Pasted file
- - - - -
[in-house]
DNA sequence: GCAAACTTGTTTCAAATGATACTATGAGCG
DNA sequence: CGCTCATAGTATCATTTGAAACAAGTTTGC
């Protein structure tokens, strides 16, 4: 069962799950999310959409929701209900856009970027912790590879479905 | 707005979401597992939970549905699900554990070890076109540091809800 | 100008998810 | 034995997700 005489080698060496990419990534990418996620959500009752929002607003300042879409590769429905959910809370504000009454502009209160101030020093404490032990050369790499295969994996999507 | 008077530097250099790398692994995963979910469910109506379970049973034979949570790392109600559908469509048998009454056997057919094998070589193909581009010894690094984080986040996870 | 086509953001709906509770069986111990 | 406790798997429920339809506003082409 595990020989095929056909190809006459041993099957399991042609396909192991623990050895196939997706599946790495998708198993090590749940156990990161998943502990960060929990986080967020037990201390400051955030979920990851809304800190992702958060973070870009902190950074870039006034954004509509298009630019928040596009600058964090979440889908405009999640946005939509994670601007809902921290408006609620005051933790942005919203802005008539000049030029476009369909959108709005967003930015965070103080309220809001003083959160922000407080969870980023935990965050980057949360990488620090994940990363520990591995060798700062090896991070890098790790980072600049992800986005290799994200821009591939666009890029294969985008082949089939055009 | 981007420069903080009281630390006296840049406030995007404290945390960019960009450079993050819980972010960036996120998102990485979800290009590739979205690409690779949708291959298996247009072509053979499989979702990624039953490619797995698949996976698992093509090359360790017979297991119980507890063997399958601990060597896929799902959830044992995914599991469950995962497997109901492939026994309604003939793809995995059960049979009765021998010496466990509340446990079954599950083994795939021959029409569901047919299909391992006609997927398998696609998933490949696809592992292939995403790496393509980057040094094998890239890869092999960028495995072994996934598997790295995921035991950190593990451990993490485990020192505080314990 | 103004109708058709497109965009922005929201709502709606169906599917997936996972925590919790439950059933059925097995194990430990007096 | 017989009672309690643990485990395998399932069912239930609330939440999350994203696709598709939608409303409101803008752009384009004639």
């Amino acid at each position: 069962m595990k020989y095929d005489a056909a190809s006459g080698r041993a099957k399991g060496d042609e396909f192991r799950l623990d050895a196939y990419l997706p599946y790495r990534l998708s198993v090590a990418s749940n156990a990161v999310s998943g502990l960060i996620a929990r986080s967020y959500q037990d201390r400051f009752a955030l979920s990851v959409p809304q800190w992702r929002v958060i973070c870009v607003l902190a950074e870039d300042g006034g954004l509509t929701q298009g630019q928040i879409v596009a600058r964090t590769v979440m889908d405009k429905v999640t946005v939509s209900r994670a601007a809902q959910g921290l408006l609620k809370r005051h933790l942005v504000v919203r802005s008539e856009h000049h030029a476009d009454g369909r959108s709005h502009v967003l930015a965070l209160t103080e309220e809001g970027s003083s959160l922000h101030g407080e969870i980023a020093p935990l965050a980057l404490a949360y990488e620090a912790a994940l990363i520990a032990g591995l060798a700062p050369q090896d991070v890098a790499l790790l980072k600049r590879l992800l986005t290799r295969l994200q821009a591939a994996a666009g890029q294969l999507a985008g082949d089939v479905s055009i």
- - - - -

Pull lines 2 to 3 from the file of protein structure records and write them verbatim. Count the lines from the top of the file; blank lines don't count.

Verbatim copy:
DNA sequence: GCAAACTTGTTTCAAATGATACTATGAGCG
DNA sequence: CGCTCATAGTATCATTTGAAACAAGTTTGC